The big question is will the same strategies work for developers in 2018
One of the key trends of Dubai’s residential real estate market in 2017 was the rise in off-plan sales, which comprised two-thirds of all homes purchased. Even though residential transaction volumes for existing properties were flat as compared to 2016, the rise of off-plan drove the total residential transaction volumes up by 15 per cent.
Based on the ValuStrat Price Index — Residential (VPI), we found that residential capital values for existing freehold properties declined 2 per cent annually, and are now 15 per cent below their 2014 peaks. However, deeper analysis of sub-markets reveals that not all areas performed equally.
Our data shows that while locations such as Jumeirah Lake Towers, Dubai Marina and apartments in Jumeirah Village saw price declines of up to 9.1 per cent, while apartments in Downtown Dubai, Business Bay, Discovery Gardens, Motor City, and villas in Jumeirah Village witnessed capital appreciation of 6.3 per cent to 8.1. Interestingly, as the market approached the year-end, we found that typically high yielding, mid-affordable areas such as International City, Discovery Gardens and Motor City saw prices dip slightly, whereas prime locations continued to gain.
For less than Dh500,000, buyers have a choice of grabbing a one-bedroom apartment in International City, a studio in Discovery Gardens or Production City (formerly IMPZ). At the high end of the spectrum, Dh5 million to Dh10 million buys a four-bedroom villa in Jumeirah Islands, a three-bedroom villa on Palm Jumeirah, or a six-bedroom villa in Arabian Ranches.
Falling residential rents are one reason for softening capital values — as investors faced lower yields on the back of deteriorating leasing rates. Asking rents were down 10 per cent on average, as many landlords worked to maintain occupancy levels with rent reductions and easier payment plans.
On average, studio apartments in International City could rent for Dh30,000 annually, and a one-bed for Dh42,000. Dubai Marina now has average three-bedroom apartments command rents of Dh180,000, which is similar to that for a three-bed villa in Arabian Ranches, causing families to make the move further east.
New-build supply was another reason for softer residential sales prices in 2017. An influx of new residential stock, some after delays of up to two years, was handed over. With many of these new homes targeted at the mid-affordable market, areas located along the E311 corridor such as International City, Dubai Silicon Oasis and Dubailand were most impacted.
This year can be described as a buyer’s market, driven mainly by off-plan developers offering competitive payment plans, many of which spanned beyond promised handover dates. As to who the buyers were, our research shows there was a shift towards domestic end users rather than investors. These end users earn locally and are less impacted by international currency fluctuations.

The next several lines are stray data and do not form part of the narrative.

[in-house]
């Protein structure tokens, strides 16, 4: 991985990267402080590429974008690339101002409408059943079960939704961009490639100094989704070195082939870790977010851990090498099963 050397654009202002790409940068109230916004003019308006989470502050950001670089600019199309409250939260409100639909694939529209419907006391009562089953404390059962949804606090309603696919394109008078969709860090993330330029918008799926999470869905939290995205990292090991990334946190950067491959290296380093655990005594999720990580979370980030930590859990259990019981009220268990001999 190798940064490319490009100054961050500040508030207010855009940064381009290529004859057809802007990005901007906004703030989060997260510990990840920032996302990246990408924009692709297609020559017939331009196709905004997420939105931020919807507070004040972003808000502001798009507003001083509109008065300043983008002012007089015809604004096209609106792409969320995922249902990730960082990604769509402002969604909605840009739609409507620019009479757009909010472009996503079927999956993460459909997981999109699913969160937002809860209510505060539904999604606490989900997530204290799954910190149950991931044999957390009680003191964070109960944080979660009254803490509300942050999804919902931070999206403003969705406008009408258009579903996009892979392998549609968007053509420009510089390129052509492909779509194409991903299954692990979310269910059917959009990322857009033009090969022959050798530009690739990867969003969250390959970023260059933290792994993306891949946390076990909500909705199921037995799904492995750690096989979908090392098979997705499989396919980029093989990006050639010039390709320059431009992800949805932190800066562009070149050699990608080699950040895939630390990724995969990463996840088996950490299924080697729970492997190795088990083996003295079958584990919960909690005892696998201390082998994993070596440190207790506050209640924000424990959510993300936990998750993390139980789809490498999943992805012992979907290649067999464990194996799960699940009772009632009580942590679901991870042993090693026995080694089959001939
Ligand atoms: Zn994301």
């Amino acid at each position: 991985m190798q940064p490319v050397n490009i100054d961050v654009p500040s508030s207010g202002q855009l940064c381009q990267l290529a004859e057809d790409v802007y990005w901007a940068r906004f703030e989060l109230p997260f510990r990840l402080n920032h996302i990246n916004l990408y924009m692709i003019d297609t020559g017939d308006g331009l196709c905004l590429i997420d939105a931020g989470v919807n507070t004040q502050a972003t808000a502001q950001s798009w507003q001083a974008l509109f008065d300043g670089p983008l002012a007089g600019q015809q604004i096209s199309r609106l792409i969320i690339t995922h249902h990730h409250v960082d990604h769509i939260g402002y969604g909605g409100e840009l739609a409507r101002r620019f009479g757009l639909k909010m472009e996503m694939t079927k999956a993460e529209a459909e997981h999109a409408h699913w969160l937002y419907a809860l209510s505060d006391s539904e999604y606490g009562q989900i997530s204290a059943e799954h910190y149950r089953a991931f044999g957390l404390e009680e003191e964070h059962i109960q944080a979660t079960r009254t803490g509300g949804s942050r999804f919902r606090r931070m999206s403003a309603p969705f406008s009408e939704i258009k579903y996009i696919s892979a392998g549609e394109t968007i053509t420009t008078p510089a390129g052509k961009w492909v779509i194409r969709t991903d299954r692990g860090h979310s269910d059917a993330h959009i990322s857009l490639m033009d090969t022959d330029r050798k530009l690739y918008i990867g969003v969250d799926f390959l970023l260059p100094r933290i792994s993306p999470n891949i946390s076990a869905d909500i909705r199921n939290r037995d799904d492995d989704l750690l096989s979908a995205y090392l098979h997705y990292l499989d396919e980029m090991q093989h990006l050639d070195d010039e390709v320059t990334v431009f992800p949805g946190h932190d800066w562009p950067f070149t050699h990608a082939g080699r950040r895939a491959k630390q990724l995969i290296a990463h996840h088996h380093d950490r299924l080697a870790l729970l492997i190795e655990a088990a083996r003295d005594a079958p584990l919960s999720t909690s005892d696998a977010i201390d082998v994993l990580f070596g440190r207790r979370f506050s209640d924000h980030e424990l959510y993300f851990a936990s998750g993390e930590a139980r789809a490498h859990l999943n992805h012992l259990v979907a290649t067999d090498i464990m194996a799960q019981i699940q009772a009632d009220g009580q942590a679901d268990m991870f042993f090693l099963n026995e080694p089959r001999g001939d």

Developers have increasingly moved into home financing, offering innovative self-funded payment plans directly to their purchasers, outside of the traditional mortgage market. While such schemes have likely opened up home ownership in Dubai to a wider market, less stringent credit checks as compared to traditional bank mortgage applications, may represent some downside risk for future payment defaults.
Such a scenario could possibly expose some developers who are dependent upon stage payments to fund project construction.
Short-term downward pressures
Prime residential areas, which saw slight improvements in 2017, may continue to show resilience and sales prices could rally towards previous market peaks. Capital values for some high-yielding mid-affordable areas may experience short-term downward pressures as a result of burgeoning supply, extending the prevailing buyer’s market.
Citywide rents are anticipated to see further reductions, particularly in areas with handovers of long overdue deliveries, mostly located within the E311 corridor. Projects include Living Legends (in Dubailand), The Villages (Dubai South), Hayat Townhouses (Town Square) and Mudon Villas (Dubailand).
By the end of 2018 the population of Dubai is expected to reach 3.24 million, and assuming all projects are delivered on time, the number of residential units would reach 580,000 homes.
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Originally published in http://gulfnews.com/business/property/a-year-when-off-plan-trumped-everything-else-1.2147640